The Goldfields Water Supply Scheme was the brainchild of C.Y.O’Connor, Western Australia’s Engineer-in-Chief. The project involved building a pipeline and dam to deliver water from the Mundaring Weir to the Eastern goldfields, some 563kms away.
Background To The Golden Pipeline
The year was 1891 and Western Australia had just become an independent self governing State and John Forrest had been elected as Western Australia’s first Premier. Forrest’s vision for the State was enormous. He wanted to turn the colony into a strong, prosperous and independent one (quickly). To achieve this goal a great deal of money was needed to be spent on the infrastructure of the State, beginning with Pubic Works sector.
Western Australia needed better roads, railways, harbours and bridges. To build such an infrastructure, Forrest knew he had to employ the best engineer he could find. His eye was on H.S. Mais, the former Engineer-in-Chief of South Australia, to fill the role. H.S.Mais kindly refused the offer, when he was informed of the salary. Meanwhile, in New Zealand, an unhappy engineer by the name of C.Y. O’Connor was told of the position. Following correspondences with Forrest and debate over the salary situation, O’Connor finally accepted the position. Forrest had raised a million pound loan (the highest ever undertaken in Australia at the time) from London to begin building up the State.
C.Y.O’Connor’s first role as Chief-Engineer was to build the Fremantle Harbour, at the mouth of the Swan River, followed by a network of railway systems to service the regional area of the State. At around the same time prospectors were roaming the State in search of gold. The eastern States had already experienced the gold rushes during the 1850’s and was now experiencing an economic depression. Banks closed and the unemployment rate plummeted. But a lucky strike in the W.A.’s eastern goldfields was about to change the State’s future forever. The first of the big strikes happened near the outback town of Coolgardie at a place known as Yilgarn in 1887. This was followed by larger strikes at Coolgardie and then Kalgoorlie.
With word of the gold discoveries spreading fast throughout an economically depressed country, a mass movement of people (especially from the Eastern States) moved to the eastern goldfields of W.A. This desolate and dry part of Western Australia was not ready to cope with people, let alone a large influx of them. Infrastructures had to be put in place, with the most important being fresh water. Not only was water necessary for drinking and washing but the trains and mines required water. The Government was quick to realize the rush was placing pressure on the already limited supply of water. In fact water was soon to become just as precious as the gold they were finding.
The solution to the water crisis rested solely on the shoulders of C.Y.O’Connor. His response to the problem was to build a reservoir in the hills of Perth (Mundaring Weir) and then pump water over 500km inland to Coolgardie and Kalgoorlie. Construction of the Mundaring Weir began in 1898 and was completed in 1903. Cement was imported from England and Germany to construct the 32m high weir wall. Pump Stations 1 & 2 were also constructed at the same time.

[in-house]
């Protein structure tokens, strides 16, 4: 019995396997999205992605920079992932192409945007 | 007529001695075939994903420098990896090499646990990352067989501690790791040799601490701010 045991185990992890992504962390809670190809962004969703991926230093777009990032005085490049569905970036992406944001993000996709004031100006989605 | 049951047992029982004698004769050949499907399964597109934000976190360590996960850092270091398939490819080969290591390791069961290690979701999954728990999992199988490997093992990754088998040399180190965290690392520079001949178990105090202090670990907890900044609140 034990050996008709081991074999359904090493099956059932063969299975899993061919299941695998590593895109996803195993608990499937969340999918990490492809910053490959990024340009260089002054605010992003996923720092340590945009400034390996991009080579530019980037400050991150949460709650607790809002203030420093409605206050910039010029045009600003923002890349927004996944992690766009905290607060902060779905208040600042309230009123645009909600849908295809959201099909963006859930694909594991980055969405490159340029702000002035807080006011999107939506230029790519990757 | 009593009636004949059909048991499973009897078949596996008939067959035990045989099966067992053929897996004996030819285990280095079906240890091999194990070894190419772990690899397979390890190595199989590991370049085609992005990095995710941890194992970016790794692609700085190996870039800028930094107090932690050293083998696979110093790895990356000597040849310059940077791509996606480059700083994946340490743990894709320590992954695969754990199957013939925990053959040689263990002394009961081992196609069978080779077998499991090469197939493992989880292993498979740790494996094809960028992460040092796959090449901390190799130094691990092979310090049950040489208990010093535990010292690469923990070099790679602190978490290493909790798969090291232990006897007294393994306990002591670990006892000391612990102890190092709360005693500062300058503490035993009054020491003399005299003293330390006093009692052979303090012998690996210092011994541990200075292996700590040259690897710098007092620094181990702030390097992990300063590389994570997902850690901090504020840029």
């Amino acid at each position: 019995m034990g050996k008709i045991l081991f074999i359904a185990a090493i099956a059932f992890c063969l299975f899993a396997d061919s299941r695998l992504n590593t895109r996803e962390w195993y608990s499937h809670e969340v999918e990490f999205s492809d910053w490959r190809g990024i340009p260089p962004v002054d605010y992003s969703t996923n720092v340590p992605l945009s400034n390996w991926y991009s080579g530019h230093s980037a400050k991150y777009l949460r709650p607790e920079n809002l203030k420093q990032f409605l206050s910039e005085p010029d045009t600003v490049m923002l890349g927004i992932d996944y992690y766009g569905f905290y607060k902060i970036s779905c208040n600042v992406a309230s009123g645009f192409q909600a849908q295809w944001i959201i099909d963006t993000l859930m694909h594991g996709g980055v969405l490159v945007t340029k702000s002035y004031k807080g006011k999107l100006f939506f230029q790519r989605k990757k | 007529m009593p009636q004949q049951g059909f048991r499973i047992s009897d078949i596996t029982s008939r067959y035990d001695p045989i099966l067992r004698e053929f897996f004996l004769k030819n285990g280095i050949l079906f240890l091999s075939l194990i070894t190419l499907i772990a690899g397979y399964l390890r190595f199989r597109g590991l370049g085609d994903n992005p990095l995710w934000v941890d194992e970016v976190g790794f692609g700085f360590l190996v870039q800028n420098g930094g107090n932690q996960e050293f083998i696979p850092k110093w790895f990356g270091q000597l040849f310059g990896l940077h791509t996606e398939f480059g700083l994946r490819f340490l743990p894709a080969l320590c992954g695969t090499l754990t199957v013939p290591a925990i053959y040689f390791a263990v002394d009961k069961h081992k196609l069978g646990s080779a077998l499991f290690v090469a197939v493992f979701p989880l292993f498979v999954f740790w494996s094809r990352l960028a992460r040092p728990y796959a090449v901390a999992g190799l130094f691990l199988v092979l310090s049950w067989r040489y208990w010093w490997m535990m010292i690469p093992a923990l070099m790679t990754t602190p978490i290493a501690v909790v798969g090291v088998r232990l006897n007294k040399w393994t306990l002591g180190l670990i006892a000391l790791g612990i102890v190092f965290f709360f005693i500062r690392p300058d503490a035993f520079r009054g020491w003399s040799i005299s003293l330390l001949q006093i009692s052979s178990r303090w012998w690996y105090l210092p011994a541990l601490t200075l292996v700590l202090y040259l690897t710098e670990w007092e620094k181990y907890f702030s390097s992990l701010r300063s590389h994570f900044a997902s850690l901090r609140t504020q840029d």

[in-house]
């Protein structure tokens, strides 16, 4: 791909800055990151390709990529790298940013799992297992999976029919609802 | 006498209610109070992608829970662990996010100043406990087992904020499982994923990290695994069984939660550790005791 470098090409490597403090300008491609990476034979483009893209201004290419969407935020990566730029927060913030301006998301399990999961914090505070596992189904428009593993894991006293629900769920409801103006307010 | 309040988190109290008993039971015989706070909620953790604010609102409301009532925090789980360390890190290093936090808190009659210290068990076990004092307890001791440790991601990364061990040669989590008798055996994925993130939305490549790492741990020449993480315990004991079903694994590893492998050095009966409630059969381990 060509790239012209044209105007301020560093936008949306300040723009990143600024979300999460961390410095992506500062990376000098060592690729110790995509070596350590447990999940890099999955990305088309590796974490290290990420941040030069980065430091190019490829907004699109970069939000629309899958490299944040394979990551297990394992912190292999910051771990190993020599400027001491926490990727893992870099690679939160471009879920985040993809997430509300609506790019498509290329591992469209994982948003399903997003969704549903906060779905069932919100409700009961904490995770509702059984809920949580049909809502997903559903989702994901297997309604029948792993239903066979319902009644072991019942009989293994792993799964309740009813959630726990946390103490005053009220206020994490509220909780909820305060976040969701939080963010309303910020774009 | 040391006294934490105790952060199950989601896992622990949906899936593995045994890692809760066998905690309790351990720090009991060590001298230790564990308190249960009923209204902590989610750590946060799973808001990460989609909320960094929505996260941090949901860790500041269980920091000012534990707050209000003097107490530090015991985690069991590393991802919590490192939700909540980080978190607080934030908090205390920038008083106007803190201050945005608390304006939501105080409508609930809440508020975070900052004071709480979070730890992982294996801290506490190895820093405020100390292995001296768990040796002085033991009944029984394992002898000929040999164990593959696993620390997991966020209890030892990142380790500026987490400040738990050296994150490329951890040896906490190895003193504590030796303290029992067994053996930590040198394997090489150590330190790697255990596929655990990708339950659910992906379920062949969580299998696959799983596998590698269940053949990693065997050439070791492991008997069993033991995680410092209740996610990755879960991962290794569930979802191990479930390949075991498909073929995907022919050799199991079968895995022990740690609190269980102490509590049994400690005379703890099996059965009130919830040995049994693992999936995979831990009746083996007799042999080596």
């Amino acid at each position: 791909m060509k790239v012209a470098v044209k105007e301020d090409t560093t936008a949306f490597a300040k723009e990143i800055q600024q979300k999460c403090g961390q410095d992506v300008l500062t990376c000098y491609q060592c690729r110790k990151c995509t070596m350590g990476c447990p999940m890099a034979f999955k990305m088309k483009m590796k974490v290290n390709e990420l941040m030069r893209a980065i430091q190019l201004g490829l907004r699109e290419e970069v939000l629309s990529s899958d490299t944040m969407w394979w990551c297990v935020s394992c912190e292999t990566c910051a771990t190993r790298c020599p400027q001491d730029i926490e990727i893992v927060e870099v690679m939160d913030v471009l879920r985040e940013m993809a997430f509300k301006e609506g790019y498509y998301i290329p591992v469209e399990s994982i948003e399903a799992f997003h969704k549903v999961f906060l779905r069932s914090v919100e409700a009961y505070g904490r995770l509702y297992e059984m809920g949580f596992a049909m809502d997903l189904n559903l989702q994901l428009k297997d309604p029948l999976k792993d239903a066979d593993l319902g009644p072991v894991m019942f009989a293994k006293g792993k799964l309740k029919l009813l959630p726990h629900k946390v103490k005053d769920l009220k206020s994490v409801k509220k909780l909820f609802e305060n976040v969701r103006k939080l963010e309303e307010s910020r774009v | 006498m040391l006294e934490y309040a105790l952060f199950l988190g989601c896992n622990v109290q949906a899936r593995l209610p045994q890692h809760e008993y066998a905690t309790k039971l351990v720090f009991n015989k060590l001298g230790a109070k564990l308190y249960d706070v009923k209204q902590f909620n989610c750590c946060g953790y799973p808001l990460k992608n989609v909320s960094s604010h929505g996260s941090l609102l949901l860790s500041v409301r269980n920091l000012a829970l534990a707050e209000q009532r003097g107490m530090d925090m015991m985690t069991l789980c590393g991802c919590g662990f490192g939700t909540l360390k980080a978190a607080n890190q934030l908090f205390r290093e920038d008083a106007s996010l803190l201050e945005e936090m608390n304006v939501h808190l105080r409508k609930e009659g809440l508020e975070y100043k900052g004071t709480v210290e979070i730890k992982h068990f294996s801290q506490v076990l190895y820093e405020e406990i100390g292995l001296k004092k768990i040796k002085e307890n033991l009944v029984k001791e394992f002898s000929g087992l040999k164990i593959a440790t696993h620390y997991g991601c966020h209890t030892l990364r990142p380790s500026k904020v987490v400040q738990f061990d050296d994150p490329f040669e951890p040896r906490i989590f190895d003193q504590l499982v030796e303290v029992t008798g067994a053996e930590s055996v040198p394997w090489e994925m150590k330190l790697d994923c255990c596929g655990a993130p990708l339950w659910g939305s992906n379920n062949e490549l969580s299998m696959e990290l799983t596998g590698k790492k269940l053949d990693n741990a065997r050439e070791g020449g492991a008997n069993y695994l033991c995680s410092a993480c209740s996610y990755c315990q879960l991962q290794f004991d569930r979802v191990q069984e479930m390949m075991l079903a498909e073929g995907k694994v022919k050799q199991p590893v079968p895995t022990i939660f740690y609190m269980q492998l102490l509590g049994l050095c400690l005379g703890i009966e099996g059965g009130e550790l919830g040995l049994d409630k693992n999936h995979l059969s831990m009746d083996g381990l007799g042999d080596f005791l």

Footnote: The weir wall was raised another 10m in 1946. Today, two thirds of Perth’s water is supplied by the many water catchments, including the Mundaring Weir, in the Darling Range.
Building the Pipeline
The Falkirk Siding was constructed in 1899 for Mephan Ferguson who had been awarded the contract to supply half the seamless pipes for C.Y. O’Connor’s Goldfields Water Supply Scheme. Ferguson bought land along the railway line and built a highly mechanized foundry, employing over 50 workers. He named the area “Falkirk Siding” after his hometown in Scotland. However, when the new railway station was approved by W.A.G.R. in 1899 it was given the name Maylands Railway Station to avoid confusion with the Falkirk yard. The Maylands Station House was designed by PWD (Public Works Department) and built by A. Davenport. The original plans were issued under the authority of the Chief Civil Engineer of Western Australian Railways, C.Y.O’Connor.
In 1897 Mephan Ferguson, who was initially living and working in Melbourne as a manufacturer of agricultural machinery, patented a rivet-less locking-bar water pipe. The following year he designed the equipment for its manufacture on a commercial scale. The pipes were cheaper and simpler to produce than fabricated ones which also required riveting. C.Y.O’Connor traveled to Adelaide to view Ferguson’s pipes being laid in South Australia and was impressed by their low frictional resistance to water and their lack of leaks. An impressed O’Connor recommended the use of Ferguson pipes for the Goldfields Water Scheme to the Western Australian Government in 1898. The Government accepted the recommendation and the contract was eventually divided between Ferguson and the Hoskins company who already had a foundry at Midland Junction. Ever the businessman, Ferguson bought land along the railway line and built a highly mechanised foundry, employing initially over 50 workers. At the peak of pipe production there were over 180 people working at the foundry. Ferguson completed the contract in 1903 well ahead of schedule and left Australia soon after to open a pipe manufacturing plant in Birmingham, England.